By Tino Mantella
TLG President & CEO
During my flight traveling to the Men’s National Wrestling tournament in Detroit, I was pondering what I should write for the March 2022 issue of our newsletter that highlights women. Then it dawned on me. Why not write about women’s wrestling? I am talking about real wrestling, not the fake WWE (btw, there are some great athletes in the WWE, but that is NOT real wrestling.)
Some of you know that I was a collegiate grappler and captain of my Temple University wrestling team. To be honest, I was only in the middle of the D-1 pack. I had the dream to be a national champion but not the Big Hairy Audacious Goal (BHAG) to make it happen. I have told the story of my summer before my senior year. This was my make-or-break year. I could have taught and trained at one of the prestigious wrestling camps and trained all summer long. Instead, I decided to work as a bouncer and bartender at a bar in Point Pleasant N.J. Admittedly, it was a lot of fun, but not a roadmap to the gold ring. I was disappointed, but I also knew I didn’t put in the time.
I learned from that experience and decided to outwork everyone on the business side. To this day, I am still working on Saturdays and Sundays when most others are playing. I am not saying it’s the right thing to do, but my work ethic not only stems from my upbringing, but also my swing and miss, or should I say lack of takedowns, that made me the working fanatic that I am today. In contrast, my younger brother Tony took a construction job the summer before his senior year. His motto was, “give me the sledgehammer.” It paid off as he finished second in the nation.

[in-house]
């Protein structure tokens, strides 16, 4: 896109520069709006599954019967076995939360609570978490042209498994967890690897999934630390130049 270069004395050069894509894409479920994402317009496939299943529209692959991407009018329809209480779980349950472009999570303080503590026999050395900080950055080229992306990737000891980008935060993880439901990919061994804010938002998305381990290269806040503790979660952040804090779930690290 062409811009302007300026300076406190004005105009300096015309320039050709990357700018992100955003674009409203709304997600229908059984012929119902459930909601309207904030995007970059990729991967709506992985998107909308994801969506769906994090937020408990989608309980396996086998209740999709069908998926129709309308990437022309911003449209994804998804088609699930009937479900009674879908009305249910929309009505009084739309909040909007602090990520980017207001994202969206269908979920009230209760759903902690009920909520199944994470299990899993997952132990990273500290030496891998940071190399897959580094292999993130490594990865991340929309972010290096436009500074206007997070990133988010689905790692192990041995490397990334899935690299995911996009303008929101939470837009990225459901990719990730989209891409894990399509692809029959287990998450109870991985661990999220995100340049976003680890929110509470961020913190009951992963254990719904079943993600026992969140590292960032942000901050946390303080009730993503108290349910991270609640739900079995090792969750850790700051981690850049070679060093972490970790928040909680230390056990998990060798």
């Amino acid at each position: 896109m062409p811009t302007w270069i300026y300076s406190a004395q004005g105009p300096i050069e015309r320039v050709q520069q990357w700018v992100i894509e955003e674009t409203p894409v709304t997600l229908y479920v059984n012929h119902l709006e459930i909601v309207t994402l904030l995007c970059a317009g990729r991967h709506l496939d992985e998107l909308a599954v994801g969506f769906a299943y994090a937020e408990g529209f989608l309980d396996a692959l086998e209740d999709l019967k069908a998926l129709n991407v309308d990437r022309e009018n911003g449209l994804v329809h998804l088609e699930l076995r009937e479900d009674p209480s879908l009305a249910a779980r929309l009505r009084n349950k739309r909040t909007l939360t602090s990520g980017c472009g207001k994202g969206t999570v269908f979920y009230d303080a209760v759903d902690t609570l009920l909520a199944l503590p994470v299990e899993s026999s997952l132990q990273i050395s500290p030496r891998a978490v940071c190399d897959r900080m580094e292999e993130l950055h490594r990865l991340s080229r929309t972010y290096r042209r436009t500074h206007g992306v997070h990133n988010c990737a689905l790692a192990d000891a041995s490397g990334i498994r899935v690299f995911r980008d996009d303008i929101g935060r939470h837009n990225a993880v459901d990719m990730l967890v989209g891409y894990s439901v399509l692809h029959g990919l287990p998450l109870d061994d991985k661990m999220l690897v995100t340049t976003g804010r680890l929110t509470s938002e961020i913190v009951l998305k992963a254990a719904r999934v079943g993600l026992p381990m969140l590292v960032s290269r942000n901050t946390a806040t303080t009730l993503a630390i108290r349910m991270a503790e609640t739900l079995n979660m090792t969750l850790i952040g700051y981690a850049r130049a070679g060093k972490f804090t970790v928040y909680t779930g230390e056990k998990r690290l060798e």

At this point I want to pause to recognize that there is generally a gap between those who desire to put additional hours into work, or to pursue any passion. The realities of life get in the way. Women have traditionally been particularly impacted by obligations and expectations. This fact was evident during the pandemic as “about one in three women said they have considered either leaving the workforce or downshifting their career” according to an article in CBS news.
Women in Wrestling
We would never have envisioned a woman on the mat when I was wrestling. To this day, I know some people who think it’s very strange to have women in “a man’s sport;” however, today there are thousands of women wrestlers. We even have an Olympic gold medal champion in Tamyra Mensah Stock.
As we all know, many people are slow to recognize that women can and should be able to do anything men can do. Often, they can do it better. Whether leading a Fortune 500 company, being a political leader, or representing the USA at the Olympics, we all need to keep pushing to not just accept but to embrace women in leadership. I for one would not have wanted to go up against Tamyra. Not because she is a woman, but because she would kick my butt!